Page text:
Businesses that fall within the prioritized industry categories of CPC congregations. These needs are constantly changing and updated on the CPC website.
Businesses that are open and affirming to the diverse communities that our congregation partners serve (racially diverse, immigrant, refugee, LGBTQIA+)
Businesses that have capacity to meet congregational needs, are in compliance with applicable industry regulations, have a history of positive customer satisfaction, and are committed to paying a living wage and investing in the well-being of their workforce.
How much does it cost to be a part of CPC?There are currently no fees for congregations or participating businesses. If CPC is successful in terms of meeting the needs and interests of congregations and helping local businesses increase their revenues, participating businesses and congregations will explore creating a structure that allows CPC to be a self-sustaining purchasing cooperative that earns revenues through membership fees and a percentage of the contracts and jobs brokered between partners.
How do congregations find out about my business? Once CCWB has become acquainted with your business and there is mutual agreement that CPC presents a good opportunity for your business, your contact information will be shared with participating congregations. Additionally, your business will be listed on the CCWB website by industry. Congregations will reach out to you directly.
How will CPC know whether it is having an impact? Each congregation will complete a quarterly report on how many CPC-referred businesses they contacted, as well as how much they spent with CPC-referred businesses.
What if my business is not a good fit for CPC? One of CCWB’s primary goals is to connect local, BIPOC-owned small businesses to new markets. We will meet you where you are and provide or connect you to services that align with your interests. CCWB also works with larger institutions, such as hospitals, municipalities, and colleges and universities. It is CCWB’s intention to also connect interested businesses to these larger institutions.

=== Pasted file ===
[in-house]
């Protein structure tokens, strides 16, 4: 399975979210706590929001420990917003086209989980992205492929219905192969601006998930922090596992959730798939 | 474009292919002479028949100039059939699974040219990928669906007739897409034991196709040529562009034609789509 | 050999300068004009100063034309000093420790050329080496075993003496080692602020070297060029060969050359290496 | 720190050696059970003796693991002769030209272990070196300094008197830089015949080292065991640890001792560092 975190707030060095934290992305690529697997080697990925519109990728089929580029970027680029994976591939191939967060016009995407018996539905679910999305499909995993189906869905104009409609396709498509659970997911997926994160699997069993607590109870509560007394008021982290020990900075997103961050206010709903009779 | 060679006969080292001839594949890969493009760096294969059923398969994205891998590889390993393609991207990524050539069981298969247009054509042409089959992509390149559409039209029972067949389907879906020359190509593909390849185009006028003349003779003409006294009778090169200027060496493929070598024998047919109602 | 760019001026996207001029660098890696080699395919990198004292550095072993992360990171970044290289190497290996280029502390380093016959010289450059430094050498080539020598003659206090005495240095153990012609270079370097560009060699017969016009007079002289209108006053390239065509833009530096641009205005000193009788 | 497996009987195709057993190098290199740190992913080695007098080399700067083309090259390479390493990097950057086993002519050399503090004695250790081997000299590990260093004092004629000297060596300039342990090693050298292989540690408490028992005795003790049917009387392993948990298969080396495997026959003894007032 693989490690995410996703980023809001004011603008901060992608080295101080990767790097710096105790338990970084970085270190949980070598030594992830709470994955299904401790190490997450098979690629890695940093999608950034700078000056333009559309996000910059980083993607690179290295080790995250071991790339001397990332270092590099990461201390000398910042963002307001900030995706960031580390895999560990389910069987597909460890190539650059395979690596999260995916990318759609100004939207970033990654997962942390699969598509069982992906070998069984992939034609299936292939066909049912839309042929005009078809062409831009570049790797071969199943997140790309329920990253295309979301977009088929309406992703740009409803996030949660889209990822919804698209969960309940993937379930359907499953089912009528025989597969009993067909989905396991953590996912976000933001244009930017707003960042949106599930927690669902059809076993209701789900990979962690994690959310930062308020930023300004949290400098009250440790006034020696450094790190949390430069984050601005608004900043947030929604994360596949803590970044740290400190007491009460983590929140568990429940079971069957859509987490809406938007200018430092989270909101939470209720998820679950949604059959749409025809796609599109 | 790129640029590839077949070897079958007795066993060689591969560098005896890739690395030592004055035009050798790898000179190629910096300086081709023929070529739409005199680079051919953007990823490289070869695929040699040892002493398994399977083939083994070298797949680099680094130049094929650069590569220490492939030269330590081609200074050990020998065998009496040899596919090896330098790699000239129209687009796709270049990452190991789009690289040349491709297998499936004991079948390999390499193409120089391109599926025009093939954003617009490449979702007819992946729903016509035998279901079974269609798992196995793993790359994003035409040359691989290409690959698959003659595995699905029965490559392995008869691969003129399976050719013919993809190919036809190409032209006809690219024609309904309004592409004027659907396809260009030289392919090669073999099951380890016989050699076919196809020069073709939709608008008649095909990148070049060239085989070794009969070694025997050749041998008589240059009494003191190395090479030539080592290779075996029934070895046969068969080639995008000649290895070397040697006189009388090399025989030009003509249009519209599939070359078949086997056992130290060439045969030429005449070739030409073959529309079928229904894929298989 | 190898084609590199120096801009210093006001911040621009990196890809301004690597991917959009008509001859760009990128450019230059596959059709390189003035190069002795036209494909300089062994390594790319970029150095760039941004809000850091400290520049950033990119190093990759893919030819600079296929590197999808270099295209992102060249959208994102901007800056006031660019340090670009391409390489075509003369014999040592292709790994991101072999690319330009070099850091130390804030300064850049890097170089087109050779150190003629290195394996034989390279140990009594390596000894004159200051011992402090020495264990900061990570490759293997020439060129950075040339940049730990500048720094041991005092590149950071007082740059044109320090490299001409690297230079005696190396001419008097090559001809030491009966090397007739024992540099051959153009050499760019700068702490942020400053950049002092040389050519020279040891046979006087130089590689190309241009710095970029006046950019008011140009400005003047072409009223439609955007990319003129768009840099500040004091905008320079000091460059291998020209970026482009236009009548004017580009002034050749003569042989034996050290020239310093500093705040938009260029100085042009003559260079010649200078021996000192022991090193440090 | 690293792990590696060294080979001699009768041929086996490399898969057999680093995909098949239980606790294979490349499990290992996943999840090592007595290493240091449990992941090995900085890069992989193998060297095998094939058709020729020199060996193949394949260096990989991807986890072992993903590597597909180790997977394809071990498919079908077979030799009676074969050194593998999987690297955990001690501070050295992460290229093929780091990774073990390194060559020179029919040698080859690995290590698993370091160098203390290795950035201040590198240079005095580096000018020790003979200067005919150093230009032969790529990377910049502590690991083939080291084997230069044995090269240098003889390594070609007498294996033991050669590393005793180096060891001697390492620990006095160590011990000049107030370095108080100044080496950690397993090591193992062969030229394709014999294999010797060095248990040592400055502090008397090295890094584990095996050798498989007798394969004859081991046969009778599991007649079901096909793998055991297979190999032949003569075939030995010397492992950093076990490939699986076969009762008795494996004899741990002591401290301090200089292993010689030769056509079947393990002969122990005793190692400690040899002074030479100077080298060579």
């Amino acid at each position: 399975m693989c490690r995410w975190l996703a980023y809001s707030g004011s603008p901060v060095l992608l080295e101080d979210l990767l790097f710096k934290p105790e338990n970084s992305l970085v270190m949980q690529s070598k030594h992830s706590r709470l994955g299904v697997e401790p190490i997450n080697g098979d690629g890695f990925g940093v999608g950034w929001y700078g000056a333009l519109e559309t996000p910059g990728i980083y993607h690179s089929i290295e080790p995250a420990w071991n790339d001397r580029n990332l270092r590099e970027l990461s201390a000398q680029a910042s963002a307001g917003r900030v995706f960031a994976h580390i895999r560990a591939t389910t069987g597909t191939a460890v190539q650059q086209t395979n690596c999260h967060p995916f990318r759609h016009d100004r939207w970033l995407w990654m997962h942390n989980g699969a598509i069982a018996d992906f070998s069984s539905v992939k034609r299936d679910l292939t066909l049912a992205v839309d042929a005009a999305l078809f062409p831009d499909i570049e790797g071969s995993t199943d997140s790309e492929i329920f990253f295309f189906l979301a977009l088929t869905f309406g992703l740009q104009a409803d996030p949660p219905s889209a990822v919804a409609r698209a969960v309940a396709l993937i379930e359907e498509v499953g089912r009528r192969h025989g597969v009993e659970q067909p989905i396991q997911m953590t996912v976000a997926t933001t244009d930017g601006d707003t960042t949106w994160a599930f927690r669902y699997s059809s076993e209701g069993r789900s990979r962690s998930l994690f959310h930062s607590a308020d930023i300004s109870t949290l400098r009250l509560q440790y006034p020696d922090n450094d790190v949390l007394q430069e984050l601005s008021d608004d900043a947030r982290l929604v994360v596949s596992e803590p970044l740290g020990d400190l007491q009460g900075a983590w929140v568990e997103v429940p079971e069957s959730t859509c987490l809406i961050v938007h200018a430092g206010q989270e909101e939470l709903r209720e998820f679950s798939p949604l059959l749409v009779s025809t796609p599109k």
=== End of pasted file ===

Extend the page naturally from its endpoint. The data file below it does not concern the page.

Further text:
What else is available to me through CPC? CCWB works to build relationships based on trust and integrity to achieve its vision of a people-owned, inclusive metro Denver economy that catalyzes prosperous and resilient communities free from racism and injustice. CCWB gets to know communities and partners in order to bring this vision to reality. Resources and strategies are developed alongside partners to overcome barriers to opportunity. CCWB hopes that your business sees value in being a part of this vision.
How can I help CPC reach its potential?
Refer high quality businesses to CCWB.
Refer congregations to CCWB.
Provide feedback to CCWB on what’s working well and what’s challenging about CPC.
Provide high quality goods or services to all your customers, as word of mouth is one of the best ways to grow your customer base. Similarly, a bad experience with your business affects the entire cohort of CPC businesses, as it will result in congregations being less likely to connect with other referred businesses. We are in this together. We are stronger together.